Yesterday, I had what I refer to as one of my “agnostic days.” These are days where I question my sense of call, my ministry, and everything in between. I’m pretty irritable during these days. I’m just grumpy and all around ticked off at everything (God included) for no reason at all. These “agnostic days” come on suddenly and normally dissipate after a day of so. They always lead to some kind of insight about myself or my future ministry.I think what set it off this time was I have been reading a lot of books concerning youth/family ministry. This is the way that I think my ministry will unfold. But as I was reading, I had an onset of Luther’s anfechtung. For those who don’t know, anfechtung is a “word that Luther used to describe the overwhelming times of spiritual trial, terror, despair, and religious crisis that he experienced throughout his life.”  Ok, so maybe my brief period of doubt wasn’t as strong as Luther’s anfechtung, but it was all I could think of when I was writing this.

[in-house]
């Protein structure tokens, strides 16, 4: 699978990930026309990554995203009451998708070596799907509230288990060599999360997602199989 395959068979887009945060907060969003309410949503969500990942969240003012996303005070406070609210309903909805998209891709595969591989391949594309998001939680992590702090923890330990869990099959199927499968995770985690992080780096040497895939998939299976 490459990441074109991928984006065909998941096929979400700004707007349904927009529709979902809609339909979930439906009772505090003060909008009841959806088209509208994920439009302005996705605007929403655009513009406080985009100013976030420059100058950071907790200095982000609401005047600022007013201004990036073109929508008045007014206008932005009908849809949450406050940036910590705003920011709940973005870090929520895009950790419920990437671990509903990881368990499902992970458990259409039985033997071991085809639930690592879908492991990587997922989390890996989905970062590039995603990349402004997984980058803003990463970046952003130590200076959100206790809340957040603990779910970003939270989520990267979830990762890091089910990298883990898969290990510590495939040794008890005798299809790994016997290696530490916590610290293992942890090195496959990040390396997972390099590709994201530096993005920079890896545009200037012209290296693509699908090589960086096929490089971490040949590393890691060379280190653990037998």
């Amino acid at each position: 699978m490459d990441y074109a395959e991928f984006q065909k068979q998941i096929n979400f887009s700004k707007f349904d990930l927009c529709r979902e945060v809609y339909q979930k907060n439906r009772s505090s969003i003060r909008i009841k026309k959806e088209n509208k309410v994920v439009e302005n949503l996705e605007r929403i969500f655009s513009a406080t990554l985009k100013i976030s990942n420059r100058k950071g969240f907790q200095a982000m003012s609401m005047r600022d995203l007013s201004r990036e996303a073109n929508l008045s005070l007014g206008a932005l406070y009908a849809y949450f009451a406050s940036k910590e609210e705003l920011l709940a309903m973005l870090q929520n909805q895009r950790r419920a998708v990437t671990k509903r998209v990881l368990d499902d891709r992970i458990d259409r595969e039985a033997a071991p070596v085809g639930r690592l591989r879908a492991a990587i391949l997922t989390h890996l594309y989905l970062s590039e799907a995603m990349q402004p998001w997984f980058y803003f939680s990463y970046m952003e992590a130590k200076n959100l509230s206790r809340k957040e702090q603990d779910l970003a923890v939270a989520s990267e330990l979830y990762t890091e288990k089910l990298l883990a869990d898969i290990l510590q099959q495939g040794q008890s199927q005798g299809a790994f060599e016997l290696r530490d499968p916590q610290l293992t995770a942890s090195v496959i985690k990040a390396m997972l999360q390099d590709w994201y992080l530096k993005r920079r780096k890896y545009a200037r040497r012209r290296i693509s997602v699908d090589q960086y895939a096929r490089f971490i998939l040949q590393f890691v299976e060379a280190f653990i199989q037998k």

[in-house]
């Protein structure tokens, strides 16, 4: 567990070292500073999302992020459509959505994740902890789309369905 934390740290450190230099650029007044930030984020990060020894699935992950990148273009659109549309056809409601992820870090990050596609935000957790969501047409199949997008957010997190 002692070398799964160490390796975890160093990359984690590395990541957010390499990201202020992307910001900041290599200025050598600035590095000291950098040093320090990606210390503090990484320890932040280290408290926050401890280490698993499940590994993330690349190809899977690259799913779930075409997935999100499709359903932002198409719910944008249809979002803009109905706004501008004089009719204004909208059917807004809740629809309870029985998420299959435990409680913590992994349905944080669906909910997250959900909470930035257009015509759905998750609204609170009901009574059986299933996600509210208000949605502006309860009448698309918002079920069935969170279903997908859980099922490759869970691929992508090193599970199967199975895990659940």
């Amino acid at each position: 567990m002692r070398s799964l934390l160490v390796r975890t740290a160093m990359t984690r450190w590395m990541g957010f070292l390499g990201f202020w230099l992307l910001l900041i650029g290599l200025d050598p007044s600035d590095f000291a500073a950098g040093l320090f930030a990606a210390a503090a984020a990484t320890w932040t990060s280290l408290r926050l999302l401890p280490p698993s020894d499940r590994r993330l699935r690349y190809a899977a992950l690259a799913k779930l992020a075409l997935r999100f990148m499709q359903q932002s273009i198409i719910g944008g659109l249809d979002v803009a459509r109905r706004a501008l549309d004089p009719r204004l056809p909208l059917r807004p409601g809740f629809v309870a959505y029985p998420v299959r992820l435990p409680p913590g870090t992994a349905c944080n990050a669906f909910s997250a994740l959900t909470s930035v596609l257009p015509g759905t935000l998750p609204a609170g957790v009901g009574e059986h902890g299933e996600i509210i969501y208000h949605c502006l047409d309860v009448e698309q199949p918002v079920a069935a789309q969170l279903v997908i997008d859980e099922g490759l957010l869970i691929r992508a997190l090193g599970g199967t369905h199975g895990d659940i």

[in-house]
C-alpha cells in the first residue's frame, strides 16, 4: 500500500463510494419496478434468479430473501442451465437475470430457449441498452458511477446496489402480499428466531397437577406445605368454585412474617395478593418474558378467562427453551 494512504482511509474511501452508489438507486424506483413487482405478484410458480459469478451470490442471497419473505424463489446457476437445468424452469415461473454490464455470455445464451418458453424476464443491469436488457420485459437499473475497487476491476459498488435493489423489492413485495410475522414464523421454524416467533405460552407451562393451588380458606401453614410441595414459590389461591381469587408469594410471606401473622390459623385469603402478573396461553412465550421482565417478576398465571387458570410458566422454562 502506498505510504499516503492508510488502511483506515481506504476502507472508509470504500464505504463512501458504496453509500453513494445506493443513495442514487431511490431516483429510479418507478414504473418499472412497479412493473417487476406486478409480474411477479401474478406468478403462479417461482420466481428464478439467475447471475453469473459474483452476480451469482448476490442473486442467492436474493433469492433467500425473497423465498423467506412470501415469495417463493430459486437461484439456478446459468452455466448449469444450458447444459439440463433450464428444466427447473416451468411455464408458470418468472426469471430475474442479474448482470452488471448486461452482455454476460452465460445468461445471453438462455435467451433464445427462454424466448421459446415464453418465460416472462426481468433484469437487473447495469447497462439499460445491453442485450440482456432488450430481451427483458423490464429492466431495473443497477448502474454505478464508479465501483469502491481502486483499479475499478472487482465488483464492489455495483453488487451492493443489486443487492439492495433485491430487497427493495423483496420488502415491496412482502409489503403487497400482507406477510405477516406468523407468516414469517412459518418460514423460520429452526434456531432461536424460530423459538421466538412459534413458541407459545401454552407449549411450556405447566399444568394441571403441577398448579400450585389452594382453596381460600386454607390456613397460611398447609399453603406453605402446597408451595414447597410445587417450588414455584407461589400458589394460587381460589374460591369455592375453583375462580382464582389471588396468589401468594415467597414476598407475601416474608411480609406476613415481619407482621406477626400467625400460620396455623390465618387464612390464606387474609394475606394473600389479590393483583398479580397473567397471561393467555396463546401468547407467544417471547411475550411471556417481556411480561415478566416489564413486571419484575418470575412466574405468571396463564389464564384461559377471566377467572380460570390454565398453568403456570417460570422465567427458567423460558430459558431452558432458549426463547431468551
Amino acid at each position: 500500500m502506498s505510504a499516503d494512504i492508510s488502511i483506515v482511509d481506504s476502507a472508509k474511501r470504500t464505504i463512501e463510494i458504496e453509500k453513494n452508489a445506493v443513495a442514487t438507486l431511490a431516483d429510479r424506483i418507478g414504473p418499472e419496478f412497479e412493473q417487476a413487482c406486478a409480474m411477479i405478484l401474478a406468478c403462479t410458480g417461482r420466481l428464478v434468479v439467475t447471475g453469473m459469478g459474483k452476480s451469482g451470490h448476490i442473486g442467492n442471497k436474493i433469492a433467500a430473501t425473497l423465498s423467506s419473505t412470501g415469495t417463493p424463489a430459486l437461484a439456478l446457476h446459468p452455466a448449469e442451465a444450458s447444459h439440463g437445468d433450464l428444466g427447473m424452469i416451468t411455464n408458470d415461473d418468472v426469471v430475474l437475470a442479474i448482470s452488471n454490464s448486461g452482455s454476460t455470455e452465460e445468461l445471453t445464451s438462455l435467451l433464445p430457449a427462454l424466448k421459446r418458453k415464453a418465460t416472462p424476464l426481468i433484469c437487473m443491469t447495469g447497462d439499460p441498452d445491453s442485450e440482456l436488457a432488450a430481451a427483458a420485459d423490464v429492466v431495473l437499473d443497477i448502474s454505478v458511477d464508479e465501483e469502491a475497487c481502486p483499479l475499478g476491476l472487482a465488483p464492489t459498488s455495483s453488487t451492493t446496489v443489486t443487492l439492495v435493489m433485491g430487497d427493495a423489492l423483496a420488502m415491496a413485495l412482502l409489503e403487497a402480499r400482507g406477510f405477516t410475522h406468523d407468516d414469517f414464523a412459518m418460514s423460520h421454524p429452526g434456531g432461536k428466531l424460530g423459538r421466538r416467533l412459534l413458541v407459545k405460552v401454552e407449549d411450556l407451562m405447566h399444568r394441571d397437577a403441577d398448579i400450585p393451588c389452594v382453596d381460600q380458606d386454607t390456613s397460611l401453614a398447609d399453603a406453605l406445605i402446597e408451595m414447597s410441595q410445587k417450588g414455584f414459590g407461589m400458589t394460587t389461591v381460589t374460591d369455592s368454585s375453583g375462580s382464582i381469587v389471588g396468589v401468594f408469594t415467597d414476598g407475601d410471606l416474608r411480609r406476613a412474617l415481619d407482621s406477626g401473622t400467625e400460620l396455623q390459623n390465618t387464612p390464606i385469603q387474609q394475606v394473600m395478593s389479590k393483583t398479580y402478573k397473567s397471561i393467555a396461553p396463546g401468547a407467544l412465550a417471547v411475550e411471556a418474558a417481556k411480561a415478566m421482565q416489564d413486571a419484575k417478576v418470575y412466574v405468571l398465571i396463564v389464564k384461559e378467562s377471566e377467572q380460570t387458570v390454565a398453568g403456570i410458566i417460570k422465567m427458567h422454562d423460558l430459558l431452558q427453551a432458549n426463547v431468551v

All I could think of as I was reading was that more than likely I am going to be responsible for forming the faith of children, youth, and families in some parish. That’s a pretty scary thought. Will I be good enough? What happens when (not if) I screw up? What if the youth don’t like me? I have to admit, this scared the living hell out of me. When I get scared or feel threatened, I get defensive. So, I took my frustration out on the world.
As I was talking to my wife this evening, she put things in perspective for me. “God loves you and God has a plan.” After hearing those words, my evening started to turn around.
I think we all have our times of doubt concerning God’s calling for us. Sometimes we think we know better (I know I did). Other times, God’s call puts us in a situation we don’t want to be in or that we don’t like (again, been there, done that).
Doubts aren’t a bad thing. I think they help keep us honest with ourselves and with God.
For surely I know the plans I have for you, says the LORD, plans for your welfare and not for harm, to give you a future with hope. –Jeremiah 29:11